“Nina Katchadourian: Curiouser” at the Blanton
Driven by untamable curiosity and over-the-top commitment, the artist makes work that revels in improvisation and play
Reviewed by Sam Anderson-Ramos, Fri., May 12, 2017
I left Nina Katchadourian's "Curiouser" with the conviction that I had found a new favorite artist, mostly because Katchadourian seems to be an artist having fun. Because she is skillful and wise, her fun translates. I finally burst out laughing in the red-walled gallery where her airplane lavatory pieces are hung. Apparently, Katchadourian travels a lot, because she's been on enough airplanes to start making work on them. This includes a series called Lavatory Self-Portraits in the Flemish Style, which is exactly what it sounds like. Using her camera phone, toilet paper, blankets, shawls, and other items on hand during a flight between San Francisco and Auckland, Katchadourian made a collection of hilariously convincing images that don't have any obvious conceptual connections to flight or travel or much of anything else. The same could be said of the series of lavatory videos featuring the artist in various ad hoc costumes lip-synching to songs by AC/DC and the Bee Gees. It is the artist's utter seriousness, her over-the-top dedication to a simple, ridiculous premise, that makes the series work. It isn't overly clever or attempting with any explicit gestures to convince me of something philosophical. Instead it revels in improvisation and play, dynamics that are typically overlooked in artmaking, or if they are not overlooked, are overemphasized until they feel like preaching. A lot of postmodern work fails in this way. Katchadourian, however, seems to really mean it.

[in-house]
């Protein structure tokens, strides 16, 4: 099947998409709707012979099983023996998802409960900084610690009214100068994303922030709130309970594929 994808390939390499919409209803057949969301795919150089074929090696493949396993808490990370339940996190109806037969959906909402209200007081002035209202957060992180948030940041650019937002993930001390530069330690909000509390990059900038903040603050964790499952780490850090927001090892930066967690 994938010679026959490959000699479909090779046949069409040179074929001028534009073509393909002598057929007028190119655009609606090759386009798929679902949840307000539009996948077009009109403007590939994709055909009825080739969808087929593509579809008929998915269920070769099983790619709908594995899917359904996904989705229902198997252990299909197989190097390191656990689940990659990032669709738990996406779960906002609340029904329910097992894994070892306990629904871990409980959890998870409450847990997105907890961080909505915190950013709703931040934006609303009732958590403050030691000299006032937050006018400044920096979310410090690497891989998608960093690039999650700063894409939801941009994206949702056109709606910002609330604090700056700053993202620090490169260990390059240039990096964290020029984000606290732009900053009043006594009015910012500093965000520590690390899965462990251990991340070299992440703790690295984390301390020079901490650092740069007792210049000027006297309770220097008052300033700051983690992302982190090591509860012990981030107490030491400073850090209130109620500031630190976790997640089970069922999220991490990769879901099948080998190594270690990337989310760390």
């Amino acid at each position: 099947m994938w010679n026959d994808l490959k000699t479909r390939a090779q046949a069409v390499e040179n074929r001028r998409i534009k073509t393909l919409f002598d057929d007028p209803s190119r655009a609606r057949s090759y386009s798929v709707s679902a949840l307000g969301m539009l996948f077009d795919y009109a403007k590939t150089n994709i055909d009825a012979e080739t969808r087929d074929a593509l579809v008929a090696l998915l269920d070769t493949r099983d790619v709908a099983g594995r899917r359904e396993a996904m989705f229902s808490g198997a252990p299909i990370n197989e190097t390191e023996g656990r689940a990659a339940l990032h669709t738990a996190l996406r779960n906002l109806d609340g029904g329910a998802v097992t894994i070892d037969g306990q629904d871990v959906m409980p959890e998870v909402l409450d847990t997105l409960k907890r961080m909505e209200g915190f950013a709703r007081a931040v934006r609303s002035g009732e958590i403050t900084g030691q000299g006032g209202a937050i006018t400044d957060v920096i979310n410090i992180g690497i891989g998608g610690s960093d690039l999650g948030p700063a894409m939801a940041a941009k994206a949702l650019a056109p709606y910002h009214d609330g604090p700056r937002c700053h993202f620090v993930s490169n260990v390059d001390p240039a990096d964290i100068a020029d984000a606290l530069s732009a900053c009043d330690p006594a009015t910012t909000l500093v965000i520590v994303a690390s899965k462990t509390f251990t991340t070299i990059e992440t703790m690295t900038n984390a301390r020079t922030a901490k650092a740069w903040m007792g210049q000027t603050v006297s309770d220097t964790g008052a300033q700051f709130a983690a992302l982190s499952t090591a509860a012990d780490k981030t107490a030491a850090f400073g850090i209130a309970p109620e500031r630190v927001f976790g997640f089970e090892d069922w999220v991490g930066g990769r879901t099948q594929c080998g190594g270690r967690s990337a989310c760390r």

In terms of medium, it's impossible to pin Katchadourian down. In Finland's Unnamed Islands, she has cut the illustrations of Finnish islands from a map and placed the cutouts between glass microscope slides so they appear like amorphous biological blobs primed for examination. Songs of the Islands: Concrete Music From New York, 1996-98 includes strands of found audio tape pressed, like human hair, beneath Plexiglas and labeled for the streets and intersections where they were picked up. Headphones have been included nearby to allow visitors to listen to samples of the audio (music by unknown bands, scraps of television shows, etc.). Rather than making the tape seem more substantial, being able to listen in on the content makes the tapes seem more mysterious: How did this end up in the middle of the street anyway?
One of the more complicated pieces included in the show is Talking Popcorn. A popcorn machine has been set up with a computer that translates the pops into Morse code. Handfuls of popcorn have been vacuum sealed, dated, and labeled with the message they represent. The message from the popcorn gathered on Nov. 15, 2001, includes the following: "taqhnecst vkno feznttmtezb." It's gibberish, and on its own that might be all it is, but with the accumulation of Katchadourian's committed planning, it becomes more. It's a paean to gibberish, a statement on the degree to which meaning can proliferate when everyone agrees to play along.
The most endearing series is Seat Assignment, photos documenting art Katchadourian made from her airplane seat. These are mostly collages using photos from in-flight magazines, and bits and pieces of food. A belt buckle distorts a rock climber's muscular torso. Rectangular cookies are balanced to look like the World Trade Center towers. Like much of Katchadourian's work, the photos resemble child's play. This is what makes them so engrossing. Katchadourian allows her artwork to reflect her untamable curiosity. After all, art is only serious play. It's gratifying to find an artist who knows it.
“Nina Katchadourian: Curiouser”Blanton Museum of Art, 200 E. MLK
Through June 11